I think of spirituality as being grounded in goodness. This piece of cloth is essential for me. Without it, no matter how much I exercise or go to therapy, I feel lost. I have faith that God is bigger than my depression. Life, in all its bursting technicolored craziness, is richer than my depression. Praying helps me remember that. I am part of something larger than my illness. When dialed into it, my spiritual life puts things in a larger perspective. It motivates me to be a better person. I tell God about my pain. And I feel, much of the time, He’s listening. Read The Catholic Guide to Depression. For a more meditation-based approach, check out the book The Mindful Way Through Depression.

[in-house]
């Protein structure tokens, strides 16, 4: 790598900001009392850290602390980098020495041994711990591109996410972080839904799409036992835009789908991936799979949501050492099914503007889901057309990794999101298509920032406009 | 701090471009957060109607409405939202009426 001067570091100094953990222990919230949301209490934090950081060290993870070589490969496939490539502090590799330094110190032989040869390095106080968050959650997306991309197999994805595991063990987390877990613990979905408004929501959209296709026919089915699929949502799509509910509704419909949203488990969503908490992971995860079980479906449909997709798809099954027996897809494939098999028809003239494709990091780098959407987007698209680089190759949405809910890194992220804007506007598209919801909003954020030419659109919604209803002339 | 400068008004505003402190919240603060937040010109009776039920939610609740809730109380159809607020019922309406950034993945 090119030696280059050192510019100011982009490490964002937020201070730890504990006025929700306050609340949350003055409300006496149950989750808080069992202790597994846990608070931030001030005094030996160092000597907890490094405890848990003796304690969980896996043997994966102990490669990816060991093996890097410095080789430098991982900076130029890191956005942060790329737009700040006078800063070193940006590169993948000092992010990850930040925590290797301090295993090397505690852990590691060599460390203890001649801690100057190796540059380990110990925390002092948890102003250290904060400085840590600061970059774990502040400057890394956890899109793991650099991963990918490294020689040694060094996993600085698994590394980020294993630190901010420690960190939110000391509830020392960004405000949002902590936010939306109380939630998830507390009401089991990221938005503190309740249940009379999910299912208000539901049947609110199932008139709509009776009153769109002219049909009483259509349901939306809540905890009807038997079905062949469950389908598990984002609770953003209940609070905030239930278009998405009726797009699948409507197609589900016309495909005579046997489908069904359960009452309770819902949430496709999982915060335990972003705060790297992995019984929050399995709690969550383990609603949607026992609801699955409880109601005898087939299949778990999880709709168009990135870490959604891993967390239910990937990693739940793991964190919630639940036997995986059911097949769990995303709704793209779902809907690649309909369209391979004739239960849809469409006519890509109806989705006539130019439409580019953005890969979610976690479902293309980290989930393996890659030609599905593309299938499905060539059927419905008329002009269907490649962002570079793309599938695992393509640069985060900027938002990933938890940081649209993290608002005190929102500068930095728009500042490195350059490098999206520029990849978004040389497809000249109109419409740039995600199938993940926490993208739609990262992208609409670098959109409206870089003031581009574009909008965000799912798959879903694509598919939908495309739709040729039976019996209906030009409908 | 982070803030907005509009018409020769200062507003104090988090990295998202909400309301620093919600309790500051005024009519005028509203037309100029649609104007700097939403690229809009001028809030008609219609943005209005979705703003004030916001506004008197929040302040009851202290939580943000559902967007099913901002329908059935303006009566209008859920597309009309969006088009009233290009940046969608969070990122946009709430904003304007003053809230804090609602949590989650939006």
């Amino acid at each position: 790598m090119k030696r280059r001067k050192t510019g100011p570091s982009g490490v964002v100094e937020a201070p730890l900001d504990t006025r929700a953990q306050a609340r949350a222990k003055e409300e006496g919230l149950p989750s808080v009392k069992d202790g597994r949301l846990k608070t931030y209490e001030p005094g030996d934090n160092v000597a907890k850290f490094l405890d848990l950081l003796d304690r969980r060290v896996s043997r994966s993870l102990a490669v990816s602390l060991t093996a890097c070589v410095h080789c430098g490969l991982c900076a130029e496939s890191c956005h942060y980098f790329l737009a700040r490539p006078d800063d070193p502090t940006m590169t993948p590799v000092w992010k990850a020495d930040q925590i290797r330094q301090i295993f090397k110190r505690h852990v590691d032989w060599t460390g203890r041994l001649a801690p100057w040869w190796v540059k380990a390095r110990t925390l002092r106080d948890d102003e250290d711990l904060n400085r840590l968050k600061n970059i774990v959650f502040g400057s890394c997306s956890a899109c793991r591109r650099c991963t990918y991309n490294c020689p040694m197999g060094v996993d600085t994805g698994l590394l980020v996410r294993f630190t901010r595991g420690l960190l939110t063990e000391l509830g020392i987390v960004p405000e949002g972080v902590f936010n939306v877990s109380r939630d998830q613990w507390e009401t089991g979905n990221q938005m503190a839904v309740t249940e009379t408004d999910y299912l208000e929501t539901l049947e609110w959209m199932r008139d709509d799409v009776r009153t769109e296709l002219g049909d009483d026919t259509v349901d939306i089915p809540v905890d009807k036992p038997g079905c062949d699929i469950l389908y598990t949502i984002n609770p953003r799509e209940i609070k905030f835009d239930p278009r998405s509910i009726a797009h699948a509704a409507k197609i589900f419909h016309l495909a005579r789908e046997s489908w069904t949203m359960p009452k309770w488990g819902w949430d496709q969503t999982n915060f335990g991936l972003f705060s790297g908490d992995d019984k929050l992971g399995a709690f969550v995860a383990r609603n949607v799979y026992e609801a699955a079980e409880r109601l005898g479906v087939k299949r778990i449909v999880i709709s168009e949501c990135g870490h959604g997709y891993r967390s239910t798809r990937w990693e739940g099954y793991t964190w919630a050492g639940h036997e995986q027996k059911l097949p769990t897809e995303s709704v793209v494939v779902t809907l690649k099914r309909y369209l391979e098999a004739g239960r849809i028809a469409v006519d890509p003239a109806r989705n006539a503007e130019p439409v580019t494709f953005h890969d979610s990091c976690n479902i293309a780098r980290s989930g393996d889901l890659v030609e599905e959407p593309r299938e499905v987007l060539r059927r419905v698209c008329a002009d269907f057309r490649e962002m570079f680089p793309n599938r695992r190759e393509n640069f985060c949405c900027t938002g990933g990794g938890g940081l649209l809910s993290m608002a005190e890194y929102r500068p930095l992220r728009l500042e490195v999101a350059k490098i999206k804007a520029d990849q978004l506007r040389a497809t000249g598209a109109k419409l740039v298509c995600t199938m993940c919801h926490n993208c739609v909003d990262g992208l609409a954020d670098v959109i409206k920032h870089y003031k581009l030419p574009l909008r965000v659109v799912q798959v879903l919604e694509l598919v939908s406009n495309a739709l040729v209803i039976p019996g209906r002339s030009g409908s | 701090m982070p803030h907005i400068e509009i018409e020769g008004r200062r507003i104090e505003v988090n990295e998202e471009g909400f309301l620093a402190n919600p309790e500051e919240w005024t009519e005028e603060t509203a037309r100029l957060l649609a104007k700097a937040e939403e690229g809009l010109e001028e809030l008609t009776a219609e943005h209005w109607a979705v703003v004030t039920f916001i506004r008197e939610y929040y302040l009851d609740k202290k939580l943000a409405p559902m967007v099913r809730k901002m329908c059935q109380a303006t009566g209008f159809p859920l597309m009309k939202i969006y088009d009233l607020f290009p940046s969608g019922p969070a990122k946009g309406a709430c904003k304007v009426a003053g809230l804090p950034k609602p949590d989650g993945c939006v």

I’ve always been interested in yoga, but never practiced it. My wife and I are empty nesters now, so we signed up for a once-a-week introductory course of yoga. The first night, I learned that a lot of emotions are stored in our hip joints. So, the teacher directed us to a series of yoga movements to work them. Who would have thought? Hips! While I am just starting done this path, this may be a patch you also wish to explore. The stretching opens up your entire body in a way that hard physical exercise can’t. Check out the book Yoga for Depression: A Compassionate Guide to Relieve Suffering Through Yoga by Amy Weintraub and this article “Breathing Away Your Depression.”